skin friction thereby avoided.
Rake Per cent reduction
In deciding the safe load on piles driven through a
recently-deposited fill, allowance should be made for 1 in 12 1.0
the additional load which will be imposed on them by 1 in 10 1.5
its continued consolidation. This need not exceed the 1 in 8 2.0
full weight of the material which is likely to be 1 in 6 3.0
transferred to a pile or pile group during the 1 in 5 4.0
consolidation of the fill around the piles. 1 in 4 5.5
1 in 3 8.5
3.82 Dynamic pile formulae 1 in 2 14.0
These are based on the laws governing the dynamic The temporary compression of the pile and ground
impact of elastic bodies; they equate the energy of the occurring during driving should be determined by site
hammer blow to the work done in overcoming the measurements whenever possible, especially when the
resistance of the ground to the penetration of the pile. set is small, as described in Appendix C. The
Allowance is made for losses of energy due to the compression of the dolly and packing, as tabulated in
elastic contractions of the pile, cap and subsoil, as well the Appendix, should be added to the measured
as the losses caused by the inertia of the pile. One of the compression. When measurements cannot be taken, the
most used of these formulae is the Hiley formula. temporary compressions of the pile and ground may be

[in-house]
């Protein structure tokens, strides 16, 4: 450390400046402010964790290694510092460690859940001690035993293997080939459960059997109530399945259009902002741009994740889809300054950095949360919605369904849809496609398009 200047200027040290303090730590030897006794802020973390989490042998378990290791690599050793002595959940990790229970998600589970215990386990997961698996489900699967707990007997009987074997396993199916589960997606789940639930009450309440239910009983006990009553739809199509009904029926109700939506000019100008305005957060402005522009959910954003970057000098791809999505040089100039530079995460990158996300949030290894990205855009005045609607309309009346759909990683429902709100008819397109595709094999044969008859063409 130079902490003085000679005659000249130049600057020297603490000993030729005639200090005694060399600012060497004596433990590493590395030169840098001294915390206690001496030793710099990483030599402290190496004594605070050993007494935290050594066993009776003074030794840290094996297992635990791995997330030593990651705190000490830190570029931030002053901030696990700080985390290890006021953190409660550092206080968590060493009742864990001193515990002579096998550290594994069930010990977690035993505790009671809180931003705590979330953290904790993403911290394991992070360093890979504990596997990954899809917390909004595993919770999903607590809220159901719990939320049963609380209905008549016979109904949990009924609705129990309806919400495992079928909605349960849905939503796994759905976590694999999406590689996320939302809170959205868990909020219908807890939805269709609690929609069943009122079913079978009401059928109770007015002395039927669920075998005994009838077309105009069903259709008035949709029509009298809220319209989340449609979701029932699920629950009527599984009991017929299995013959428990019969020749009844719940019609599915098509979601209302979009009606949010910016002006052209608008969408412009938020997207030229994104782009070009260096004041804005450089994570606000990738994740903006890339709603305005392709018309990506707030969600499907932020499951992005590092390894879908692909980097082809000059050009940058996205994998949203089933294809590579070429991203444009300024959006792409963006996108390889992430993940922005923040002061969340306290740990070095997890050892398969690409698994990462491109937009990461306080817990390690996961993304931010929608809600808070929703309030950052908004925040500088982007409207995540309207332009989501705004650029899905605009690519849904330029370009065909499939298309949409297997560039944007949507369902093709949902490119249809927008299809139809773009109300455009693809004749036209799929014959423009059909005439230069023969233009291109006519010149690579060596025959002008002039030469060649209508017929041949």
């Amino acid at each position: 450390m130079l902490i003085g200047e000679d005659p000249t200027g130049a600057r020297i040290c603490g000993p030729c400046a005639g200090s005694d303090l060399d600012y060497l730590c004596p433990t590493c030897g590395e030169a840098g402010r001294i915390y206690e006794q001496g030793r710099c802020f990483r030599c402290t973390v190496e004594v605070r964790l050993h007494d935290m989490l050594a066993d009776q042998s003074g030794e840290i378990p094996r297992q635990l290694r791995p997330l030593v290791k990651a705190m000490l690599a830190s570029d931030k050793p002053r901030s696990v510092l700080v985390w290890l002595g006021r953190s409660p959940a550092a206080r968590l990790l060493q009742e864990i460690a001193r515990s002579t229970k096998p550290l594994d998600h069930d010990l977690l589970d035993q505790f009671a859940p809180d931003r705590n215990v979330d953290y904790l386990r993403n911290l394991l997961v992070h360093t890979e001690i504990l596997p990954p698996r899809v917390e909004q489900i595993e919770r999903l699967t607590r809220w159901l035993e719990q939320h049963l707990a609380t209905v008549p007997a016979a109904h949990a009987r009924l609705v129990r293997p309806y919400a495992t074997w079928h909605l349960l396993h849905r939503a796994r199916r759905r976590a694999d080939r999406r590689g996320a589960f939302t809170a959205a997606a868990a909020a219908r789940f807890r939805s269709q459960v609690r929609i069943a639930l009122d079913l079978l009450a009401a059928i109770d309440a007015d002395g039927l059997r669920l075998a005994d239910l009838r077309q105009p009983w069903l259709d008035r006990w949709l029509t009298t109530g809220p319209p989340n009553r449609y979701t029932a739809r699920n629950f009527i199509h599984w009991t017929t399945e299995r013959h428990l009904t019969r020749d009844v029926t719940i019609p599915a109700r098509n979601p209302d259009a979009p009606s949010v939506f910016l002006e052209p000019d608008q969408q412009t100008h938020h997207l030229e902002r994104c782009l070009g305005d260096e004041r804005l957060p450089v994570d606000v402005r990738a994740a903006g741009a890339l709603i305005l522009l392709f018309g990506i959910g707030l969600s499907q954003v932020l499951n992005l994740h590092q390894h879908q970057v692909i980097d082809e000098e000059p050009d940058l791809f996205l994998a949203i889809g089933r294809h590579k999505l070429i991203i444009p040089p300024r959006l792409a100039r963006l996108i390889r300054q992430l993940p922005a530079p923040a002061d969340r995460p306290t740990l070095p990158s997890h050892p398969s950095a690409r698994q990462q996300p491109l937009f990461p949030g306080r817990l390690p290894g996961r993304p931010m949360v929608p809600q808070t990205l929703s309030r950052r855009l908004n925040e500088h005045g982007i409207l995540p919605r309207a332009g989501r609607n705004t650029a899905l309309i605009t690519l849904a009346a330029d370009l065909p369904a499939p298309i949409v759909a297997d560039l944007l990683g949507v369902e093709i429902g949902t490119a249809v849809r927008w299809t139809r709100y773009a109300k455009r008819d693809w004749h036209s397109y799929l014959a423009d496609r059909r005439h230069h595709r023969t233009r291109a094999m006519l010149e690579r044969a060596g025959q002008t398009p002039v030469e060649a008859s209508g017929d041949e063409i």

The Hiley formula is: estimated from the values tabulated in that Appendix.
R = Wh/(S + C/2) In calculating the value of the driving resistance from
the Hiley formula it is first necessary to assume a value
where for the cross-sectional stress and to obtain the
R is the ultimate driving resistance in kN corresponding value of C. When R has been obtained,
the cross-sectional stress should be checked with that
W is the weight of the ram in kN. previously estimated and the calculation repeated if
h is the height of the free fall of the ram or hammer (in necessary until agreement is obtained by trial and error.
mm), taken at its full value for trigger-operated Another method of determining R directly is by
drop hammers, 80% of the fall of normally- expressing the value of C in terms of R and solving by
proportioned winch-operated drop hammers and the aid of the quadratic equation given in Appendix D.
90% of stroke for single-acting hammers. When To facilitate computations of driving resistance for
using the McKiernan-Terry type of double-acting various conditions in driving timber and reinforced
hammers, 90% of the rated energy in kNmm per concrete piles, tables and graphs* may be consulted for
blow should be substituted for the product Wh in values based on the Hiley formula.
the formula. The hammer should be operated at its
maximum speed whilst the set is being taken. * R. V. Allin, MICE, Resistance of Piles to Penetration
(2nd Ed.), E & FN Spon, 15 Bedford St., London WC2.
S is the final set or penetration per blow in millimetres.
3.83 Driving stresses
C is the sum of the temporary elastic compressions (in
mm) of the pile, dolly, packings, and ground, The driving stresses in the pile are likely to be
calculated or measured as prescribed below. greatest at the head of the pile and can be estimated